Before Hamburger Mary’s hosted drag performances, before RuPaul started RuPaul’s Drag Race, and before Leiomy Maldonado judged duckwalks and dips in Legendary, the ballroom and drag culture that we know today was once an underground scene. It wasn’t until Paris Is Burning’s release in 1990 that people would come to know what the queer people of 1980s-1990s Harlem, New York were brewing.
Present-day drag and ballroom culture are well-loved and anticipated. And the impact of Paris Is Burning on ballroom culture and drag culture are still very much evident — even straight people now embrace what the icons of the past said, used, and did.
What did Paris Is Burning show (at the time) that people didn’t know about beforehand?
When Paris Is Burning was released in 1990, it was still at the height of the HIV/AIDS epidemic — homophobia was also rampant; because LGBTQ+ was often associated with the said diseases. But even before the virus killed people, society already shunned members of the LGBTQ+ community — even their very own parents. Thus, many members of the community were kicked out or forced to run away from home.
Many of the icons and legends who starred in Paris Is Burning (like Angie Xtravaganza and Dorian Corey) died from AIDS-related diseases. And Venus Xtravaganza — who seemed to be everyone’s favorite in the documentary — was killed before the documentary was finished. The 23-year-old gleeful young lady who wanted to be a “spoiled, rich white girl” never got the chance to be one.
Venus Xtravaganza’s murder remains unsolved. But it’s presumed that it was because the suspect she was with at the time killed her because they found out she was transgender — this was often the case for LGBTQ+ members that the public didn’t care much about then.
To be homeless, be a person of color, and be queer in the past was a lose-lose situation. That’s why many of them turned to drug use, sex work, and suicide. It wasn’t until the ballroom community grew and came together that the LGBTQ+ members vigilantly looked out for each other — they made their own “Houses” and had their own “Mothers” and “Fathers” to take care of them (and they were also gay and transgender; often African-Americans, Latinx, and Afro-Latinx) because their own parents refused to.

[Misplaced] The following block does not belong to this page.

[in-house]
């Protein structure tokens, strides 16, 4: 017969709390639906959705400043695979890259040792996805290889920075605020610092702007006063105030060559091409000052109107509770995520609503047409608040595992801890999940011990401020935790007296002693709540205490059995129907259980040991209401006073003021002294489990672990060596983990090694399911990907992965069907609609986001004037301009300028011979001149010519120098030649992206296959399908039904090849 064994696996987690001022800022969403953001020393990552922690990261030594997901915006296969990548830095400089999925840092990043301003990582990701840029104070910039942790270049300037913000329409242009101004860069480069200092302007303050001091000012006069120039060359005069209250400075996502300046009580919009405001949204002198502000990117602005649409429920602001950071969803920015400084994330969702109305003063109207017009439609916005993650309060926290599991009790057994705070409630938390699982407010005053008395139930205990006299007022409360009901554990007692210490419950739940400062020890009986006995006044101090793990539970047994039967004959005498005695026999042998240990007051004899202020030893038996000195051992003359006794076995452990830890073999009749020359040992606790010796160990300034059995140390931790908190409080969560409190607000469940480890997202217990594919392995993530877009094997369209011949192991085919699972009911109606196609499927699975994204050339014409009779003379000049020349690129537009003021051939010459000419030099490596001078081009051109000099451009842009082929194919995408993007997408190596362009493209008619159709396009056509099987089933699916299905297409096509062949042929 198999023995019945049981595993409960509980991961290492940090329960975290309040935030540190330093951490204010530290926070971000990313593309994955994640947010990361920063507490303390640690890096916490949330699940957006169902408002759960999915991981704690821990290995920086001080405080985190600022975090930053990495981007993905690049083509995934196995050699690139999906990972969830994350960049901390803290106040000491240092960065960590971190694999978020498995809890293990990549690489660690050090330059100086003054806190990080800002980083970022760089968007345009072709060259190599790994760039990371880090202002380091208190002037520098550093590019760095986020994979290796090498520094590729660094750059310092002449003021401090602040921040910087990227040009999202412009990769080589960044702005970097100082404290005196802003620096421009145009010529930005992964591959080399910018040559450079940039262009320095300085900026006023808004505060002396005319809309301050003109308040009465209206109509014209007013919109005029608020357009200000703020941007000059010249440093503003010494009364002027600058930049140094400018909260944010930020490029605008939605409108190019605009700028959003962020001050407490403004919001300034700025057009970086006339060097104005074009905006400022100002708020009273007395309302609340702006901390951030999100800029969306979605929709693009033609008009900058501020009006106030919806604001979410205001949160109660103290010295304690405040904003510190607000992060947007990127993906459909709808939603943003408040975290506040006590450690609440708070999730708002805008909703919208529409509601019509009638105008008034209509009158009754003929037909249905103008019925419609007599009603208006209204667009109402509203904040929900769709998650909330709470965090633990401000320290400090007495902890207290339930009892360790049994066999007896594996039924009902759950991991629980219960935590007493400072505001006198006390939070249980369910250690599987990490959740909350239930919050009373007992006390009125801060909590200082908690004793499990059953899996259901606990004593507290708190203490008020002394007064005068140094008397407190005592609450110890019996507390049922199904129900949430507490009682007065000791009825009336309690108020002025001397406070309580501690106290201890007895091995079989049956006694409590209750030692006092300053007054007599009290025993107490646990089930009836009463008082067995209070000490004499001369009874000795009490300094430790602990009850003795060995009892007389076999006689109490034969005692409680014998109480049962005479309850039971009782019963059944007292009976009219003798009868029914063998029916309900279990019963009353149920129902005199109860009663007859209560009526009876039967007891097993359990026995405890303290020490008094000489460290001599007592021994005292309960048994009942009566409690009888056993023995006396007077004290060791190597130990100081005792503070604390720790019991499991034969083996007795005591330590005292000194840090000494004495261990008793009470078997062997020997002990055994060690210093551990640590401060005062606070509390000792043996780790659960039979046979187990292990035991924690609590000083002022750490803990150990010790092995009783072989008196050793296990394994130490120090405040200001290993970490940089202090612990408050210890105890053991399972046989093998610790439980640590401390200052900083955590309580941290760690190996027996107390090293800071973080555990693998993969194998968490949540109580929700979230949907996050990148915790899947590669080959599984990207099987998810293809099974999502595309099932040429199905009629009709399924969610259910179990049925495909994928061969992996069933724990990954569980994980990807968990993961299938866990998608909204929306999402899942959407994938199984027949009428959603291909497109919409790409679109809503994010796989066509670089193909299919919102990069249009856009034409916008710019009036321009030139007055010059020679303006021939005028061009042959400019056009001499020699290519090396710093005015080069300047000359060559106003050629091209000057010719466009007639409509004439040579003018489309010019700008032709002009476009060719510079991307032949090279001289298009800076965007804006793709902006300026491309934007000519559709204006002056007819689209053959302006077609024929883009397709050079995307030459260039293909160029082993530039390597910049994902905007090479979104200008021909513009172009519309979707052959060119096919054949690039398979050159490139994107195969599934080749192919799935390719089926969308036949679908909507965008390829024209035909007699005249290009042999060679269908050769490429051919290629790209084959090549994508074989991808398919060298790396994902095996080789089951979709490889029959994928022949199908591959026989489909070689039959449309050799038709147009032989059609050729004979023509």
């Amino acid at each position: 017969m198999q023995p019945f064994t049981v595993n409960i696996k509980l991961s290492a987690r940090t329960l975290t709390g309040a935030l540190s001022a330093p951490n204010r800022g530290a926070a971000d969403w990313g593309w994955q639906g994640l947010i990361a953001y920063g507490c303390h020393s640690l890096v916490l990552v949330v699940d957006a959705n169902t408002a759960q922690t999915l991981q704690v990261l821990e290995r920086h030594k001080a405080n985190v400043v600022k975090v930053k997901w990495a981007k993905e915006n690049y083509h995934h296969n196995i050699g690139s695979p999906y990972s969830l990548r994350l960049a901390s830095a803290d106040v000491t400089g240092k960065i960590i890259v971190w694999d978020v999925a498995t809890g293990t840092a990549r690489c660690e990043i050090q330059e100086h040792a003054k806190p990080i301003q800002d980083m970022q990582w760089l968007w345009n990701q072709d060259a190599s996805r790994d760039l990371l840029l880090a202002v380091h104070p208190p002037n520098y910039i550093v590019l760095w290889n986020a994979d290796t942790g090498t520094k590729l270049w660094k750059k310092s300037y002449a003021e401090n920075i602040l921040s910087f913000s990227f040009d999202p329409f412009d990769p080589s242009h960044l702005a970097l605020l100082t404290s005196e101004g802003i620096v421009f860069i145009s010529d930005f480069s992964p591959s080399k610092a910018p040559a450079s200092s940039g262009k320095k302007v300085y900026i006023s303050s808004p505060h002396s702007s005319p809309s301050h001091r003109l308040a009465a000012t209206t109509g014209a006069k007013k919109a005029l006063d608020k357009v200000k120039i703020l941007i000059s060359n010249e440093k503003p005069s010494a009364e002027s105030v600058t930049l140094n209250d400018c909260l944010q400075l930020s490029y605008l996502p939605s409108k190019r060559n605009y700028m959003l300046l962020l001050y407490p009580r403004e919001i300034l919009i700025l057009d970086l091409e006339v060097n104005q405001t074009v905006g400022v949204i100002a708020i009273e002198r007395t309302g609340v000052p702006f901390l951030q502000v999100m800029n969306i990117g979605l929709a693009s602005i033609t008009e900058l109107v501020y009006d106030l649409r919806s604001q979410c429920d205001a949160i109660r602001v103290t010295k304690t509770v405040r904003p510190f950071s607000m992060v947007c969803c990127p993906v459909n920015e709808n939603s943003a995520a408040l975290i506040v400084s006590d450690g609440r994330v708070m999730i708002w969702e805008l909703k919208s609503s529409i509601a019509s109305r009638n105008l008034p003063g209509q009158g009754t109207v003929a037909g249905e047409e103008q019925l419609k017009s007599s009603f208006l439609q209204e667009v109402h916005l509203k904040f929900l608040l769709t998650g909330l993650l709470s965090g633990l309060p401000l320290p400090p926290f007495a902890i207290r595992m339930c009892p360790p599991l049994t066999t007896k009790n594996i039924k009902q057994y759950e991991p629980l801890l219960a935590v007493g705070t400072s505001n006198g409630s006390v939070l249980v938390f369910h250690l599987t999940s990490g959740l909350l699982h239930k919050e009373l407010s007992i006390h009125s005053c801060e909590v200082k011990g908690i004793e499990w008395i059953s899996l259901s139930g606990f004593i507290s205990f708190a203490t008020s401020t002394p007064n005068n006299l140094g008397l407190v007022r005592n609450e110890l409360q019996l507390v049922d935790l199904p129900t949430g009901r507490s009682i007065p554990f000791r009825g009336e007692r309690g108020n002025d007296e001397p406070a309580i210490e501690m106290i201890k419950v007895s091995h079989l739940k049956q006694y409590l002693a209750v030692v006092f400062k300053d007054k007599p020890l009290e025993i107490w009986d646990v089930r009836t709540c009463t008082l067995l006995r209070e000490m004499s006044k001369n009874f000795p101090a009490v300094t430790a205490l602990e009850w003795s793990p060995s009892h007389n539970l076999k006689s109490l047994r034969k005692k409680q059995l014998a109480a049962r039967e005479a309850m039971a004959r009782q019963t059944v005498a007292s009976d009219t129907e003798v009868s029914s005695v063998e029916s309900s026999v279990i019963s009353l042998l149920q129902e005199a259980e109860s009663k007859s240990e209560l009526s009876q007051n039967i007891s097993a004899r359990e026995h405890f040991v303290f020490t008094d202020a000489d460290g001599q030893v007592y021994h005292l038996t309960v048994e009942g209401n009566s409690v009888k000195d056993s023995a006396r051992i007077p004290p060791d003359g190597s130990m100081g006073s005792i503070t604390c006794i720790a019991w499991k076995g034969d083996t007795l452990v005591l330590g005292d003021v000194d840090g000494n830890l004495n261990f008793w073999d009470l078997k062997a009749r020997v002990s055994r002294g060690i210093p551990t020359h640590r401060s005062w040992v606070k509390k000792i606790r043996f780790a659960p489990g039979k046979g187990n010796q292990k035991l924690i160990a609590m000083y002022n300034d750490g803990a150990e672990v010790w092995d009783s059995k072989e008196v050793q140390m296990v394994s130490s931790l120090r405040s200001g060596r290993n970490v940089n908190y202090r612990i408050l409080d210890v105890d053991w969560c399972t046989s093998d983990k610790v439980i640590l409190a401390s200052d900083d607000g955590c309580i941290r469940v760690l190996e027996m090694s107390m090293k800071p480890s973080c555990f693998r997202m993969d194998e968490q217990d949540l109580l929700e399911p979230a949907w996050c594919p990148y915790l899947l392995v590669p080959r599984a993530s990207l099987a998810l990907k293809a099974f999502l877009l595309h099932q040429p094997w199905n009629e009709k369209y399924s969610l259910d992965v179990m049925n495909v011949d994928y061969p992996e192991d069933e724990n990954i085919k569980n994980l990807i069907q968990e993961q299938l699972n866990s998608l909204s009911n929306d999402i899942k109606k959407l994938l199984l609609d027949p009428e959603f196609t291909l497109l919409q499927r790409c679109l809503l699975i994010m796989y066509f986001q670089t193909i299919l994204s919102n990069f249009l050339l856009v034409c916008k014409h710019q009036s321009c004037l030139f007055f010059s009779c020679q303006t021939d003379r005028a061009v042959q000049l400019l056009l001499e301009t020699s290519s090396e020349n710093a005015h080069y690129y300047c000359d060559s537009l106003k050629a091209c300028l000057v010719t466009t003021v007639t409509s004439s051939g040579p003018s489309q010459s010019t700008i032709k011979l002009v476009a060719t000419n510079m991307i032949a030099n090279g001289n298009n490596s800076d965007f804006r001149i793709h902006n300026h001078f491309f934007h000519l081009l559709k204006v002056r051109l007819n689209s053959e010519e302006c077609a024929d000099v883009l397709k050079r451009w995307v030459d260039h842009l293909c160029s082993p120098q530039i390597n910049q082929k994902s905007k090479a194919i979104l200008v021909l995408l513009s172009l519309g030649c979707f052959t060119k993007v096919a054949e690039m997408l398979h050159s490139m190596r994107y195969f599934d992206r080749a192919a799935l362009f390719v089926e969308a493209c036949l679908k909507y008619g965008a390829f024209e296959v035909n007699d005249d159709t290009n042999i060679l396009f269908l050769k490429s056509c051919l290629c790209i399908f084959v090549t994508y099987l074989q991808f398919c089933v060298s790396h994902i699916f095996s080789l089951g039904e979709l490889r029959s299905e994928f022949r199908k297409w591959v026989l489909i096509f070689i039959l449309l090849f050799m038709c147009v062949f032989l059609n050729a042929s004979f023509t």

On the bright side, these young “outcasts” and “misfits” found homes, parents, and a loving community. The ballroom scene flourished because it was the only place where nobody felt as though they were different. But, of course, this doesn’t mean that they can’t be nasty — that’s why they “read” people; that’s why they “throw shade.” The ballroom culture was also the only place where they can finally be the “femme queens” that — those who walked for this category — they truly are.
The impact of ‘Paris is Burning’ on Ballroom culture and drag racing: What changed?
If you compare Paris Is Burning balls to modern-day ballroom, you’ll still find people voguing and walking in various categories. Posing like a model is still an art form. Arguably, even more so now.
Non-cisgender women who can pass off as one (and non-heterosexual men who look convincing enough to look like they’re one) and win countless titles because of this are still “legendary.”
Creatively insulting someone is still another form of art in the ballroom and drag culture — not everyone can “read” someone or “throw shade” without sounding like they’re provoking a person to fight.
The most noticeable impact of Paris Is Burning on ballroom culture and drag racing, however, is that it’s no longer exclusive to the LGBTQ+ community. Non-members now use many coined words, phrases, and terms that came from the once-underground scene.
LGBTQ+ members, drag queens/kings, and ballroom walkers these days may also find that they don’t have to exclusively walk for their houses and during balls alone — the streets are easier to strut around now that it’s 2023 and some of their — very much deserving — rights are given to them these days.
All in All…
It may be over 30 years since its release but the impact of Paris Is Burning on ballroom culture and drag culture is still apparent. If it weren’t for the once-underground scene and the legends, icons, and trailblazers in the past, nobody would get to know the revered various forms of art that were conceptualized in the previously hidden world of ballroom that NYC queer people started decades ago.
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